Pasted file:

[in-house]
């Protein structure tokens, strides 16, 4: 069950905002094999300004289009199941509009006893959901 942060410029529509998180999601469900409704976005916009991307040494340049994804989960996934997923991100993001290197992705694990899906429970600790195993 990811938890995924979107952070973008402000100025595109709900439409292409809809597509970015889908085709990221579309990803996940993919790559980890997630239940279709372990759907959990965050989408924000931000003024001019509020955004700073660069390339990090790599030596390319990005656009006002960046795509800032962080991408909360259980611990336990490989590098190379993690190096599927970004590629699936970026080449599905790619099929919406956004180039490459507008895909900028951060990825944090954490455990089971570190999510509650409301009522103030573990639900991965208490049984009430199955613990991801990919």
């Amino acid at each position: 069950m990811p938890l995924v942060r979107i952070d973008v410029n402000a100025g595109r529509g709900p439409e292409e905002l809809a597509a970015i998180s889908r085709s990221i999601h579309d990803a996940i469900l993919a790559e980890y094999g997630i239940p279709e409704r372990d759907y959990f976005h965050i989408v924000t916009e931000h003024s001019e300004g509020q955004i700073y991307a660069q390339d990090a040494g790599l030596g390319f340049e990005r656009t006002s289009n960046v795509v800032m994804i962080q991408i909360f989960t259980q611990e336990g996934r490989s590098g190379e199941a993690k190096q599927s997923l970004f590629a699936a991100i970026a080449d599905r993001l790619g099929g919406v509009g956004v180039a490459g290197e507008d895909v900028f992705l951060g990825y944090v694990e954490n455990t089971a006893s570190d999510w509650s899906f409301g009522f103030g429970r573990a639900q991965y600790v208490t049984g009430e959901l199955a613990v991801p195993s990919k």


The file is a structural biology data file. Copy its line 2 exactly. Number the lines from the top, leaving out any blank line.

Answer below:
């Protein structure tokens, strides 16, 4: 069950905002094999300004289009199941509009006893959901 942060410029529509998180999601469900409704976005916009991307040494340049994804989960996934997923991100993001290197992705694990899906429970600790195993 990811938890995924979107952070973008402000100025595109709900439409292409809809597509970015889908085709990221579309990803996940993919790559980890997630239940279709372990759907959990965050989408924000931000003024001019509020955004700073660069390339990090790599030596390319990005656009006002960046795509800032962080991408909360259980611990336990490989590098190379993690190096599927970004590629699936970026080449599905790619099929919406956004180039490459507008895909900028951060990825944090954490455990089971570190999510509650409301009522103030573990639900991965208490049984009430199955613990991801990919």